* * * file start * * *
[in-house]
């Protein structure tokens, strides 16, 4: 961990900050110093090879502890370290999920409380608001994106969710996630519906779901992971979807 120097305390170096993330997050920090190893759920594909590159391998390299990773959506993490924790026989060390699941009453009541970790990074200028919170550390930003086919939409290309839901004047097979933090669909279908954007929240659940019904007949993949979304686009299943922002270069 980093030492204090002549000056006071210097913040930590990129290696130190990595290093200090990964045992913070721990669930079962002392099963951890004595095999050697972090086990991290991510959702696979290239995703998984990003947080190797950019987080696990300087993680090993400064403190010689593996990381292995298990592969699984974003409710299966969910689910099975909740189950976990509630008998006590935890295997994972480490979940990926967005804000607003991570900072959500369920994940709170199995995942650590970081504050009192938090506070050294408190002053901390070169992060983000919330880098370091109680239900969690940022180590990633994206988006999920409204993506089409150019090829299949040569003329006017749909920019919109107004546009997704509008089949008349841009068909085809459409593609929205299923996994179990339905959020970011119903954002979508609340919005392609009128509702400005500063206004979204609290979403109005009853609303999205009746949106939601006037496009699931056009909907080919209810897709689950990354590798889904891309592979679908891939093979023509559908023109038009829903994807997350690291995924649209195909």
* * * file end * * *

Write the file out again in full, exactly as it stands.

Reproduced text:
[in-house]
């Protein structure tokens, strides 16, 4: 961990900050110093090879502890370290999920409380608001994106969710996630519906779901992971979807 120097305390170096993330997050920090190893759920594909590159391998390299990773959506993490924790026989060390699941009453009541970790990074200028919170550390930003086919939409290309839901004047097979933090669909279908954007929240659940019904007949993949979304686009299943922002270069 980093030492204090002549000056006071210097913040930590990129290696130190990595290093200090990964045992913070721990669930079962002392099963951890004595095999050697972090086990991290991510959702696979290239995703998984990003947080190797950019987080696990300087993680090993400064403190010689593996990381292995298990592969699984974003409710299966969910689910099975909740189950976990509630008998006590935890295997994972480490979940990926967005804000607003991570900072959500369920994940709170199995995942650590970081504050009192938090506070050294408190002053901390070169992060983000919330880098370091109680239900969690940022180590990633994206988006999920409204993506089409150019090829299949040569003329006017749909920019919109107004546009997704509008089949008349841009068909085809459409593609929205299923996994179990339905959020970011119903954002979508609340919005392609009128509702400005500063206004979204609290979403109005009853609303999205009746949106939601006037496009699931056009909907080919209810897709689950990354590798889904891309592979679908891939093979023509559908023109038009829903994807997350690291995924649209195909």